In another boon for coffee lovers, an observational study of 20,000 Spanish residents has found an association between regular coffee consumption and a lower risk of premature death.
The research, presented at the ESC (European Society of Cardiology) Congress in Barcelona this week, found the risk of early death was cut by nearly two-thirds among those who drank four cups of coffee every day.
"Our findings suggest that drinking four cups of coffee each day can be part of a healthy diet in healthy people," lead researcher and cardiologist Dr Adela Navarro said.
The study followed the health of 22,500 Spanish university graduates from 1999.
The average age of the participants was 37.7 years and each was required to answer a questionnaire to collect information on coffee consumption, lifestyle and socio-demographic characteristics, and previous health conditions.
Patients were followed-up for an average of 10 years.
During the 10-year period, 337 participants died. The researchers found that participants who consumed at least four cups of coffee per day had a 64 per cent lower risk of "all-cause mortality" than those who never, or almost never, consumed coffee.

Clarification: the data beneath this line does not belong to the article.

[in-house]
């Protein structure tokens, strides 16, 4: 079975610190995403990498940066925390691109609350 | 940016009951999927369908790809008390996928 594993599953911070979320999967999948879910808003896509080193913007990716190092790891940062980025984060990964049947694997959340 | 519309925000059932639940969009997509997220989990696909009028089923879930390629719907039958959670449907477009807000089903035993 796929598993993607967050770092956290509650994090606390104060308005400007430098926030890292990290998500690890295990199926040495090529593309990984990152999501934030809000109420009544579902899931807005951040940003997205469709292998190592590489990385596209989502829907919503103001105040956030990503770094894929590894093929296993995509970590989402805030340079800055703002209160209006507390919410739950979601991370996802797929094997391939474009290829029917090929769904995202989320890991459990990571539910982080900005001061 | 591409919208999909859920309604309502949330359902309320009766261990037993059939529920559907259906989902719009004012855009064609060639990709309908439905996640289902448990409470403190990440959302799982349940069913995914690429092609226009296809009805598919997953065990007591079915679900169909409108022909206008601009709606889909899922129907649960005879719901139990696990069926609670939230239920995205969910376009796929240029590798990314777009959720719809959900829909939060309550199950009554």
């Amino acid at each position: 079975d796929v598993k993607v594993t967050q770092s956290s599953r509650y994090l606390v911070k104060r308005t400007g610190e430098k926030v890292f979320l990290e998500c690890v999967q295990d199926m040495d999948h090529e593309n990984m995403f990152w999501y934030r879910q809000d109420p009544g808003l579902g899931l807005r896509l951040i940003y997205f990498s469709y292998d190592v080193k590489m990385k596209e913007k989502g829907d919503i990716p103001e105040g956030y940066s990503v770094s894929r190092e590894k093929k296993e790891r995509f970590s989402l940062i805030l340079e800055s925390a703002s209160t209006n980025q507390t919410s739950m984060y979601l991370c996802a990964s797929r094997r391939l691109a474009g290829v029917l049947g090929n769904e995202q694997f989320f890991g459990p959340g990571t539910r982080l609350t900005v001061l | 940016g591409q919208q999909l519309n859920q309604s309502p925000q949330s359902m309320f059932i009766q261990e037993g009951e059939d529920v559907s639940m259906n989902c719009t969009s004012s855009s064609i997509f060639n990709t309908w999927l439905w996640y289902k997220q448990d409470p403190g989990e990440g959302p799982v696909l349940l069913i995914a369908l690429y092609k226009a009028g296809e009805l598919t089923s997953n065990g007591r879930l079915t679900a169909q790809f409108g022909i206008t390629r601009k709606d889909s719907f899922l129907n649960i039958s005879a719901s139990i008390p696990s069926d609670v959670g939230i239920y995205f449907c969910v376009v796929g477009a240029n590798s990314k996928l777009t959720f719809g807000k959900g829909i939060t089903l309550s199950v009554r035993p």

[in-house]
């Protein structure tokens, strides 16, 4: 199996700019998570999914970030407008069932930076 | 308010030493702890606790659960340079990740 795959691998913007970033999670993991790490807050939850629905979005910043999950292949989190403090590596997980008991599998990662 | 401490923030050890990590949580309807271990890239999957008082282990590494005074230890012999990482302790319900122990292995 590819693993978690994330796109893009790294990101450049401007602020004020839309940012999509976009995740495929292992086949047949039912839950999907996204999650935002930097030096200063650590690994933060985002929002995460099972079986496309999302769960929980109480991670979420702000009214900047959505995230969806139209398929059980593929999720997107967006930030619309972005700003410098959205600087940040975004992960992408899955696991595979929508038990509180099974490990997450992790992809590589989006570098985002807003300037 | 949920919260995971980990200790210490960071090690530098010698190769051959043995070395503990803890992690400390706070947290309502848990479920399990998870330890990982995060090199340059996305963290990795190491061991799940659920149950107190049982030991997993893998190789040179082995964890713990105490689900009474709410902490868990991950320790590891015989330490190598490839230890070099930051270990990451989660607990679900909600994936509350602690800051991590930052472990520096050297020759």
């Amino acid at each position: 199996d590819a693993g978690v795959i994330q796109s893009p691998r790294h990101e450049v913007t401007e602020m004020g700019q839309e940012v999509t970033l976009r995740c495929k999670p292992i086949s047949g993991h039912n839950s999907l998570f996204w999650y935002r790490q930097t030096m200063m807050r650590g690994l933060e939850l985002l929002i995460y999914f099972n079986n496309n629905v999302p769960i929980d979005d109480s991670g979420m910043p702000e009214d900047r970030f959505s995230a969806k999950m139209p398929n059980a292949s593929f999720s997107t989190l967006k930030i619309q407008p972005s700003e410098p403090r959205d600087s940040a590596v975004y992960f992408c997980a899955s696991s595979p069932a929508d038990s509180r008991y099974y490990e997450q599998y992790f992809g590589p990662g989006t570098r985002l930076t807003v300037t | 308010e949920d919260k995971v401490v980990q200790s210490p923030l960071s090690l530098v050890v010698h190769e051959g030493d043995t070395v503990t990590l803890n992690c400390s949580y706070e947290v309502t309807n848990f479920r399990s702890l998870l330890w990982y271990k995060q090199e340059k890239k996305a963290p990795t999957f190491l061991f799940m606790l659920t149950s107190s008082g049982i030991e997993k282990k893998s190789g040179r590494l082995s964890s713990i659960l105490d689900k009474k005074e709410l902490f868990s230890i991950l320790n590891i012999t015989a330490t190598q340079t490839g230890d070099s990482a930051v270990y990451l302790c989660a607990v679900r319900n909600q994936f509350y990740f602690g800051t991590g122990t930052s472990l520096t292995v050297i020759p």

The older the person was, the greater the benefit.
"In the project we found an inverse association between drinking coffee and the risk of all-cause mortality, particularly in people aged 45 years and above," Dr Navarro said.
"This may be due to a stronger protective association among older participants."
However, experienced dietitian Dr Ben Desbrow, who is an Associate Professor in Sports Nutrition at Griffith University, says all they've found is an association, not a cause.
"There's a big difference between something that is an association and something that's a causation," Dr Desbrow said.
"It could be that people who drink coffee on a regular basis take time out from work, have better social relationships; it could be a whole range of things that concur concurrently when people consume coffee."
It could also suggest that a person who is consuming four cups of coffee a day is more affluent, which has been linked to better health, Dr Desbrow added.
"The take home message from this is that people shouldn't be worried about using coffee in small to moderate doses," he said.
Alarm bells should ring, however, once a person reaches a point where they can't survive without coffee.
"Then you can suffer a range of consequences of caffeine over-exposure, whether it be altered sleep patterns or headaches if you don't consume caffeine," Prof Desbrow said.